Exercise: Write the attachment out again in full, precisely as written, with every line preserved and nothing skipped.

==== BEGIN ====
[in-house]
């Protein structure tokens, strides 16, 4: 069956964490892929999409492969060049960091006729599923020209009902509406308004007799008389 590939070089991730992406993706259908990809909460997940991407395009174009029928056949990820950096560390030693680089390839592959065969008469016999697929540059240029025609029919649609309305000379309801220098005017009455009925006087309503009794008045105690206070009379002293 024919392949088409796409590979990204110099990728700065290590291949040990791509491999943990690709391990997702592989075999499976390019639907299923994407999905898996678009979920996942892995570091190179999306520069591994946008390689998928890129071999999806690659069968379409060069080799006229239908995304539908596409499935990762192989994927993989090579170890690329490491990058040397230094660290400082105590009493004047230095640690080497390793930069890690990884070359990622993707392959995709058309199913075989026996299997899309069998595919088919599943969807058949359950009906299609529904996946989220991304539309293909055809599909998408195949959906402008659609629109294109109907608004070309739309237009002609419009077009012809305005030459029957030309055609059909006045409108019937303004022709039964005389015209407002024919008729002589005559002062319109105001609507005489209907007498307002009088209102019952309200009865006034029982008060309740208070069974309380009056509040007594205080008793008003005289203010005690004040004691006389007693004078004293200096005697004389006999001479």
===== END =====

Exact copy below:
[in-house]
């Protein structure tokens, strides 16, 4: 069956964490892929999409492969060049960091006729599923020209009902509406308004007799008389 590939070089991730992406993706259908990809909460997940991407395009174009029928056949990820950096560390030693680089390839592959065969008469016999697929540059240029025609029919649609309305000379309801220098005017009455009925006087309503009794008045105690206070009379002293 024919392949088409796409590979990204110099990728700065290590291949040990791509491999943990690709391990997702592989075999499976390019639907299923994407999905898996678009979920996942892995570091190179999306520069591994946008390689998928890129071999999806690659069968379409060069080799006229239908995304539908596409499935990762192989994927993989090579170890690329490491990058040397230094660290400082105590009493004047230095640690080497390793930069890690990884070359990622993707392959995709058309199913075989026996299997899309069998595919088919599943969807058949359950009906299609529904996946989220991304539309293909055809599909998408195949959906402008659609629109294109109907608004070309739309237009002609419009077009012809305005030459029957030309055609059909006045409108019937303004022709039964005389015209407002024919008729002589005559002062319109105001609507005489209907007498307002009088209102019952309200009865006034029982008060309740208070069974309380009056509040007594205080008793008003005289203010005690004040004691006389007693004078004293200096005697004389006999001479």